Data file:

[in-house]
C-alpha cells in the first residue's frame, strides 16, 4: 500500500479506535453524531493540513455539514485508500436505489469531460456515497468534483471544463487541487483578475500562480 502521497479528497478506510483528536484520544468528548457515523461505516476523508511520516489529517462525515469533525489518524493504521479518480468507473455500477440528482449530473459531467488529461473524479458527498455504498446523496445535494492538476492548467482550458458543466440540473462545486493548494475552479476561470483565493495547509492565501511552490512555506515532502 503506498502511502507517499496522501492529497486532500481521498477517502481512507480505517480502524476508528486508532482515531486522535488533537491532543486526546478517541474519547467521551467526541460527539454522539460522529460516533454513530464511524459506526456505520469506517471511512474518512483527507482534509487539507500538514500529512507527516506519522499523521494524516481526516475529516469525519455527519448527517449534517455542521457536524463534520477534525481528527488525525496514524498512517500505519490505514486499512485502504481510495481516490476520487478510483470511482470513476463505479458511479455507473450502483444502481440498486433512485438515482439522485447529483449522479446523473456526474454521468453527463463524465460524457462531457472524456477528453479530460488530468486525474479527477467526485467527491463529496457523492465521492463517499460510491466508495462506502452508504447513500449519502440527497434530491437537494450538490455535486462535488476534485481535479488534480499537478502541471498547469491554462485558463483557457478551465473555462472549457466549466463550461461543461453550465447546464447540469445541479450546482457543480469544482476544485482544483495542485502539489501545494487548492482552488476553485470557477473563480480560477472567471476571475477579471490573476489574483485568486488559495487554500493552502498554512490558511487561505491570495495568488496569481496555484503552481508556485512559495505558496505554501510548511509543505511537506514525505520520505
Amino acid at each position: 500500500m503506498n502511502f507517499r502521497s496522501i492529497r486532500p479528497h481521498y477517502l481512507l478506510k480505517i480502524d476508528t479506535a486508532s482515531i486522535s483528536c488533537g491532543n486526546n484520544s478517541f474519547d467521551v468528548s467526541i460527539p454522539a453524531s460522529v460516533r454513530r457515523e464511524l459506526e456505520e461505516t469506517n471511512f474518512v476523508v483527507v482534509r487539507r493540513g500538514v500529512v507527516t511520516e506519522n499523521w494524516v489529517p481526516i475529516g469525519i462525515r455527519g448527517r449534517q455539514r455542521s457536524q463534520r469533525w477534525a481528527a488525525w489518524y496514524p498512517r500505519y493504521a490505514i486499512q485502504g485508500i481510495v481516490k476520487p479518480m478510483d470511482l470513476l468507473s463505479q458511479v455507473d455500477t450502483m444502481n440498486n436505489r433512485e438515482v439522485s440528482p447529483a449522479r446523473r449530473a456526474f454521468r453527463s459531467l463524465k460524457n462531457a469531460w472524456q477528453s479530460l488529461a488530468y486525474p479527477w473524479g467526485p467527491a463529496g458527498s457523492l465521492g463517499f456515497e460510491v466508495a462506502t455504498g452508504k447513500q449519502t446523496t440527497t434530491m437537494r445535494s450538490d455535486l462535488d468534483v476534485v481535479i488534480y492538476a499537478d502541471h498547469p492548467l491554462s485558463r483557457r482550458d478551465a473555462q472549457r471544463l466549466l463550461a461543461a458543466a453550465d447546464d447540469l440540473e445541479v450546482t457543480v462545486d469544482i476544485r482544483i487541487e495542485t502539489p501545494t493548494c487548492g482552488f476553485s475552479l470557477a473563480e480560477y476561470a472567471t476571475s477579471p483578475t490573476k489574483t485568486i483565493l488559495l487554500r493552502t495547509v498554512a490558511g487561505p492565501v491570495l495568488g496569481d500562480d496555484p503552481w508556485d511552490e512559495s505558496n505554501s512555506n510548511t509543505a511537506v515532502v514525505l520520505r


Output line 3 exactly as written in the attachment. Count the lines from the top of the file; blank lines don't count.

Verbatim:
Amino acid at each position: 500500500m503506498n502511502f507517499r502521497s496522501i492529497r486532500p479528497h481521498y477517502l481512507l478506510k480505517i480502524d476508528t479506535a486508532s482515531i486522535s483528536c488533537g491532543n486526546n484520544s478517541f474519547d467521551v468528548s467526541i460527539p454522539a453524531s460522529v460516533r454513530r457515523e464511524l459506526e456505520e461505516t469506517n471511512f474518512v476523508v483527507v482534509r487539507r493540513g500538514v500529512v507527516t511520516e506519522n499523521w494524516v489529517p481526516i475529516g469525519i462525515r455527519g448527517r449534517q455539514r455542521s457536524q463534520r469533525w477534525a481528527a488525525w489518524y496514524p498512517r500505519y493504521a490505514i486499512q485502504g485508500i481510495v481516490k476520487p479518480m478510483d470511482l470513476l468507473s463505479q458511479v455507473d455500477t450502483m444502481n440498486n436505489r433512485e438515482v439522485s440528482p447529483a449522479r446523473r449530473a456526474f454521468r453527463s459531467l463524465k460524457n462531457a469531460w472524456q477528453s479530460l488529461a488530468y486525474p479527477w473524479g467526485p467527491a463529496g458527498s457523492l465521492g463517499f456515497e460510491v466508495a462506502t455504498g452508504k447513500q449519502t446523496t440527497t434530491m437537494r445535494s450538490d455535486l462535488d468534483v476534485v481535479i488534480y492538476a499537478d502541471h498547469p492548467l491554462s485558463r483557457r482550458d478551465a473555462q472549457r471544463l466549466l463550461a461543461a458543466a453550465d447546464d447540469l440540473e445541479v450546482t457543480v462545486d469544482i476544485r482544483i487541487e495542485t502539489p501545494t493548494c487548492g482552488f476553485s475552479l470557477a473563480e480560477y476561470a472567471t476571475s477579471p483578475t490573476k489574483t485568486i483565493l488559495l487554500r493552502t495547509v498554512a490558511g487561505p492565501v491570495l495568488g496569481d500562480d496555484p503552481w508556485d511552490e512559495s505558496n505554501s512555506n510548511t509543505a511537506v515532502v514525505l520520505r